Winds of change? This week in Middle East football

Winds of change? This week in Middle East football
Political, ethnic, local and religious rivalries came to the fore in this week's football action, while Syria's national team coach is reportedly attempting to bring about some unity.
5 min read
27 Feb, 2017
Firas al-Khatib has reportedly received a call up to the national team [AFP]

With February almost behind us, Middle East football clubs are preparing for the final sprint to the end of the season. For those at the top and bottom of the tables, every game matters, and every point is crucial.

This must have been on the minds of the two top-placed Jordanian teams - al Jazeera and al-Wehdat - during a clash at the Amman International Stadium on Saturday. The match between the two teams promised some good football, but it developed into a physical, aggressive affair with all the action squeezed into the final 30 minutes.

League leaders' al-Jazeera went 1-0 ahead thanks to a goal from a Syrian of Armenian descent - superstar Mardik Mardikian - in the 67th from a penalty kick. It looked like the "Islanders" would open the gap at the top of table, but then the al-Wehdat won a penalty in the 93rd minute, and Monzer Abu Amara scored the spot kick. One-one at full time, only one point separates the two teams at the top of the table. The race for the Jordanian title is all in the open.

Israeli pitch politics and the Lebanon Derby

Sunday saw two massive rivalries in the region.

In Israel, Ittihad Abnaa Sakhnin hosted Beitar Jerusalem for another round of the most politicised football rivalry in the country. The clash: the Israeli Premier League's only Palestinian-Israeli club, Ittihad Abnaa Sakhnin, and the right-wing club, Israeli-Jewish team, Beitar Jerusalem. 

Israeli media enjoys this rivalry as it contains the symbolism of a conflicted Israeli society that goes beyond the ordinary football game.

While in recent years Sakhnin have usually beaten Beitar both home and away, this time the Jerusalemites were the much stronger team and sealed the match in the first-half. Itay Shechter and Idan Vered scored from some great attacking play in the 30th and 45th minutes, and gave the yellow and black team of Beitar the advantage. 

Sakhnin fought back hard in the second-half but couldn't up their game to Beitar's level. They are enjoying a brilliant spell with Coach Sharon Meemer at the helm who has led the club to four wins in his first four games at the club.

Surprisingly, the match itself wasn't accompanied by any routine clashes between fans and police, perhaps as both teams are currently on the verge of qualifying for the championship play-offs.

Meanwhile, in the Lebanese city of Tyre, everything was ready for the famous Lebanon Derby between Ansar and Nejmeh. This clash is probably the hottest rivalry in Lebanese football and usually provides a terrific atmosphere thanks to both sets of fans. In order to ensure the clash is judged impartially, the Lebanese FA imports referees from abroad. This time, the Cypriot referee Avraam Tsoukas judged the match.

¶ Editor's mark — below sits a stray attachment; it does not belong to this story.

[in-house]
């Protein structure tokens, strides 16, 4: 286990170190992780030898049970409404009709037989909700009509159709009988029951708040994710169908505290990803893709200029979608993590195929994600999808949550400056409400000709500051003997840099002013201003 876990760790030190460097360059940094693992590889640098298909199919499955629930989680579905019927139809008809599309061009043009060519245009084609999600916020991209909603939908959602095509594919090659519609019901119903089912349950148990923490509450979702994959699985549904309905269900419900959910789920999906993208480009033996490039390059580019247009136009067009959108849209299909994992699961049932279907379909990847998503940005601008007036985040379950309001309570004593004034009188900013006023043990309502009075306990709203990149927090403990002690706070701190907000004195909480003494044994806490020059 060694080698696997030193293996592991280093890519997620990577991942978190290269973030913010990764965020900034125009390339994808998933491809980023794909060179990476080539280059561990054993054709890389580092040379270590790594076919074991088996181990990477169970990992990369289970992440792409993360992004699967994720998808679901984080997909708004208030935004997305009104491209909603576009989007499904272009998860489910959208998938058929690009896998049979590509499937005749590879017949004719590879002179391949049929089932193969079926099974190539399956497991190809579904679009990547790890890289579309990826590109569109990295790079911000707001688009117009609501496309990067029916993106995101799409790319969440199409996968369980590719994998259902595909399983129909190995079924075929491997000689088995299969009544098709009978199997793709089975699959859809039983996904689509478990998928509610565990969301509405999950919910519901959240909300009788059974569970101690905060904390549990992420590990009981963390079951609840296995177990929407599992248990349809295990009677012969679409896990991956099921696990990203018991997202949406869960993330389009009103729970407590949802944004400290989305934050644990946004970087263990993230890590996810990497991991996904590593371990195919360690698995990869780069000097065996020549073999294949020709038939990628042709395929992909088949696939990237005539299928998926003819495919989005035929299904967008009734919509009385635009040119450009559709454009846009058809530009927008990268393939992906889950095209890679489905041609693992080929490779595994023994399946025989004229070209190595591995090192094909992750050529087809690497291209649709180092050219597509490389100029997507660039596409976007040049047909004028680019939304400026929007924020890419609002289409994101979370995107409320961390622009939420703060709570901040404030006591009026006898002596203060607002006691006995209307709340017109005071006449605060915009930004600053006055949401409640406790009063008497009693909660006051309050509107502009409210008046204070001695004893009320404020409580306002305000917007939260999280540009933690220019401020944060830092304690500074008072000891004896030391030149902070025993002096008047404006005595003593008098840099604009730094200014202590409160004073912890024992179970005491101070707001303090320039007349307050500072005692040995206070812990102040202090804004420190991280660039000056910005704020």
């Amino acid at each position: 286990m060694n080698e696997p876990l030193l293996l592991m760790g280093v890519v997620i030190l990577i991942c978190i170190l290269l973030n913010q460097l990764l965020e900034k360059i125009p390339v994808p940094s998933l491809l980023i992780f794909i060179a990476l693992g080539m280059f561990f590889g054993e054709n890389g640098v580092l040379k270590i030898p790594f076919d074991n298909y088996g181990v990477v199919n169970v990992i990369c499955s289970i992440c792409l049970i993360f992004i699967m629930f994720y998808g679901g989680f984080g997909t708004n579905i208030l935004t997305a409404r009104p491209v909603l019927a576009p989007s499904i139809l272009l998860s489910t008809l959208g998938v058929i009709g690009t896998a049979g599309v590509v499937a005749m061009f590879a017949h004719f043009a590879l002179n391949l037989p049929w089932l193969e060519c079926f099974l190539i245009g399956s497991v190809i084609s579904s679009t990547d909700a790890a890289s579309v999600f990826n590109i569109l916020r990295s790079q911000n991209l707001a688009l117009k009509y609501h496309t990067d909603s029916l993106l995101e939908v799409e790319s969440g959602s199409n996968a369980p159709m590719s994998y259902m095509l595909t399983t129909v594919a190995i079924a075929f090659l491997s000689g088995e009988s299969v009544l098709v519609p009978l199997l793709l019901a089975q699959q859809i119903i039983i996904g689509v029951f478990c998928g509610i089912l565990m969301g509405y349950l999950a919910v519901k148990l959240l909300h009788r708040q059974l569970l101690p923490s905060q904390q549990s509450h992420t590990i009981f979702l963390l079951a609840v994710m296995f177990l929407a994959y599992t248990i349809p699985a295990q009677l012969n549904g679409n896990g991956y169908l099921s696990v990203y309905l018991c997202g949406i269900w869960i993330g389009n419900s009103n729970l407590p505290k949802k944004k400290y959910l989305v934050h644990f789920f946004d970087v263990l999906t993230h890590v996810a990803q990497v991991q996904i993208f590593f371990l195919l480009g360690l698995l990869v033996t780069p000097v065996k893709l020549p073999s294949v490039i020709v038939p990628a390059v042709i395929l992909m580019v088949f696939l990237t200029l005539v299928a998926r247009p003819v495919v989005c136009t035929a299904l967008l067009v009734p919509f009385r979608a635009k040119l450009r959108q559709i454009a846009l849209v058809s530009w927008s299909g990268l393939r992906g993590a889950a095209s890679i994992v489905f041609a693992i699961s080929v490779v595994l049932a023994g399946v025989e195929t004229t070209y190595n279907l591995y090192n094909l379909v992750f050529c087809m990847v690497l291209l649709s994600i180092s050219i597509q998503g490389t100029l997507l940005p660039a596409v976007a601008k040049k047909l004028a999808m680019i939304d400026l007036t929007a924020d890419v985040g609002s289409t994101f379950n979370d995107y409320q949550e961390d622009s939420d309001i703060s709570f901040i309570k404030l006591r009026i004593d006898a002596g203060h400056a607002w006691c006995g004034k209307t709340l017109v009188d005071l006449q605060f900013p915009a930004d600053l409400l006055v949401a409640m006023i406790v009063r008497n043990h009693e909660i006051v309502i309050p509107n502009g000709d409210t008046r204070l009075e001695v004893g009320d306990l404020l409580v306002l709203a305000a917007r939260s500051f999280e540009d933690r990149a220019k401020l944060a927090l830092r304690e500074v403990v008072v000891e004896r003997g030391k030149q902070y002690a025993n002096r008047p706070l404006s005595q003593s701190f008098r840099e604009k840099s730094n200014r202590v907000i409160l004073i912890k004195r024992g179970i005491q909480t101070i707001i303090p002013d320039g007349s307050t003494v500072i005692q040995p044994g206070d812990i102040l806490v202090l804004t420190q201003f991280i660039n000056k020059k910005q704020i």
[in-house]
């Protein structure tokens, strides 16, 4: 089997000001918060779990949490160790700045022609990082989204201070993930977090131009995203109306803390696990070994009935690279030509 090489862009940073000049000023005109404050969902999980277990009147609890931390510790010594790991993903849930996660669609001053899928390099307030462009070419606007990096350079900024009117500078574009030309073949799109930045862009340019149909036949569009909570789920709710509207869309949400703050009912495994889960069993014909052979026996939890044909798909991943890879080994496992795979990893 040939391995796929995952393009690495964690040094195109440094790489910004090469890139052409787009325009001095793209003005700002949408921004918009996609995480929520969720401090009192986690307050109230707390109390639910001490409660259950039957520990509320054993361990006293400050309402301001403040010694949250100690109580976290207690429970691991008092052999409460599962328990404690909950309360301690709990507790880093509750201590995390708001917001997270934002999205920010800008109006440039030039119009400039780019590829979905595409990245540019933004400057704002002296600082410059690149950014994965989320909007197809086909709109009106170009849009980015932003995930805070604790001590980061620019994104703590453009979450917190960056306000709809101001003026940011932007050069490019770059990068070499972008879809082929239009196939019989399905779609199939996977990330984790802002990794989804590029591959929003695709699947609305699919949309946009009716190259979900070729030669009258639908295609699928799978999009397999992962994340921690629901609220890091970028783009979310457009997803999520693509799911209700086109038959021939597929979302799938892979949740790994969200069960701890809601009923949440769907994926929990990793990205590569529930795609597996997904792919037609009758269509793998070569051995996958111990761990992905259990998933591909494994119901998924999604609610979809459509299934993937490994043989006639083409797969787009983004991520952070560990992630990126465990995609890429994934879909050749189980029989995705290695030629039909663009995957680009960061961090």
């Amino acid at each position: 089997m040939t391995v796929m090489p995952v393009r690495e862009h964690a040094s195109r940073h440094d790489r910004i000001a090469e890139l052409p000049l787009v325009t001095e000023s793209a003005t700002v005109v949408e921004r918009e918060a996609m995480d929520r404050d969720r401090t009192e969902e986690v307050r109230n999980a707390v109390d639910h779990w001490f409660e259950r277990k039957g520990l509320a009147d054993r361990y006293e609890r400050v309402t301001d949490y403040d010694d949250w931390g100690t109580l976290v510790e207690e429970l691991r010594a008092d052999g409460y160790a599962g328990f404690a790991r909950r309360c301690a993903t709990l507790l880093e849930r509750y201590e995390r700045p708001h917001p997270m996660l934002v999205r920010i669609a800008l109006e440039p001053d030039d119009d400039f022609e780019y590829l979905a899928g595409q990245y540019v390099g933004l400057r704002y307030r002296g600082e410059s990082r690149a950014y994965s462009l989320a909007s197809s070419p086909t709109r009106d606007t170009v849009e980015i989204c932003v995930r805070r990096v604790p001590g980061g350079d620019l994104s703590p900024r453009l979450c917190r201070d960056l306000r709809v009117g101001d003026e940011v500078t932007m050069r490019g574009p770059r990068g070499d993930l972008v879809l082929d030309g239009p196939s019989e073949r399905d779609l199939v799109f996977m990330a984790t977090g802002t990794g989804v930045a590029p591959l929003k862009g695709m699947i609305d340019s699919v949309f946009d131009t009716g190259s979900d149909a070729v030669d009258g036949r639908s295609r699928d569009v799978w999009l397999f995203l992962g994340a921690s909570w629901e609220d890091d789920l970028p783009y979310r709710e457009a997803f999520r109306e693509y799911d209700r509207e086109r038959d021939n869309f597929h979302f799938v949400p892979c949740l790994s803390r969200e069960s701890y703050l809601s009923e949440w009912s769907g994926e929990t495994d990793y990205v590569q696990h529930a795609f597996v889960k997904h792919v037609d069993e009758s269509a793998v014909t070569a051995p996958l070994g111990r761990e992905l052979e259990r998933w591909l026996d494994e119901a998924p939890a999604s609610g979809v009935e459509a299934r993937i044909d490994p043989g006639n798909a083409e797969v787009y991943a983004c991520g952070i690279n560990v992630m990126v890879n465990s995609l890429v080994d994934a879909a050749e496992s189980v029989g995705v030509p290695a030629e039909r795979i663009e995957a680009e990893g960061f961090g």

The "Nejmehwy Ultras" did not disappointed and came in their thousands to support their team. Ansar's "Greens" were also there and the Lebanese football fans enjoyed watching a great battle on the pitch between the third and fourth ranked teams.

The fact that the match was held in Tyre and not in Beirut did not prevent clashes between fans and police breaking out. Things looked to get out of hand at some points, while the fans literally sat on the roof of the stadium before the game. In the Lebanon Derby, the passion is intense.

On the pitch it was also a true thriller.

Nejmeh went 2-0 up in the first-half after goals from Syrian Abdelrazaq al-Hussain and Khaled al-Takhaji. Ansar did not gave up, and in added time at the end of the first-half found the net for their first goal when dangerous attack ended with a penalty. Brazilian midfielder Vincius Reche scored from the spot in style.

The second-half was less attractive, but concluded with a highly dramatic end to the game. Brazilian substitute Beto, who came on only in the 67th minute, scored the equaliser for Ansar one minute inside extra time. The match ended in a 2-2 draw, which mainly benefits the league leaders' Ahed who are now eight points ahead of Ansar, and six ahead of Nejmeh. The Lebanese league this year is a fascinating drama.

The Revolution won't be televised

The Syrian civil war had a huge impact on football in the country. Not only did it prevent the game being played regularly, or at all, in the country it also reflected the different politics and ideologies, religions and the faiths inside the country.

Players who have expressed their opinions about the ongoing war between the Assad regime and the rebels were immediately banned from representing the national team. Omar al-Somah and Firas al-Khatib were the two top players who reportedly declared their support for the rebels back in 2012, at the start of the war.

Nowadays, there is a wind of change in Syria, and therefore we see developments also in terms of the "rebellious" footballers. 

Omar al-Somah is rumoured to be making a comeback for the Syrian national team, while Khatib - considered to be the best Syrian player of all time - reportedly received a call from the national team coach Ayman Hakim.

In 2012, he declared that he wouldn't play for Syria so long as the regime continued to bomb its civilians but the 33-year-old striker - and all-time top scorer in the Kuwaiti league - might be willing to drop his past declarations and represent his country again.

This addition may help the Syrians in their respectful and inspiring 2018 World Cup qualifiers campaign, and boost their preparations for the 2019 Asian Cup.

Uri Levy runs the popular football blog BabaGol, which covers football and politics focusing on the Middle East. Follow him on Twitter, and read his blog here